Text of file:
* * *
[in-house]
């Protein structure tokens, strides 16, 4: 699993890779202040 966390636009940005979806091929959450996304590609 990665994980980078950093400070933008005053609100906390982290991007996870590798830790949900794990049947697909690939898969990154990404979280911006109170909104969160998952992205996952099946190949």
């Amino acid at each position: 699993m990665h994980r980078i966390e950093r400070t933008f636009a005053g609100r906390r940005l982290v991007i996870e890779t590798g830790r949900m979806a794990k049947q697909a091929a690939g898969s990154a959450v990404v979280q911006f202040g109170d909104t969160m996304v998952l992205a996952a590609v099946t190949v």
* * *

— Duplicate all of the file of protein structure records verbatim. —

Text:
[in-house]
């Protein structure tokens, strides 16, 4: 699993890779202040 966390636009940005979806091929959450996304590609 990665994980980078950093400070933008005053609100906390982290991007996870590798830790949900794990049947697909690939898969990154990404979280911006109170909104969160998952992205996952099946190949």
């Amino acid at each position: 699993m990665h994980r980078i966390e950093r400070t933008f636009a005053g609100r906390r940005l982290v991007i996870e890779t590798g830790r949900m979806a794990k049947q697909a091929a690939g898969s990154a959450v990404v979280q911006f202040g109170d909104t969160m996304v998952l992205a996952a590609v099946t190949v």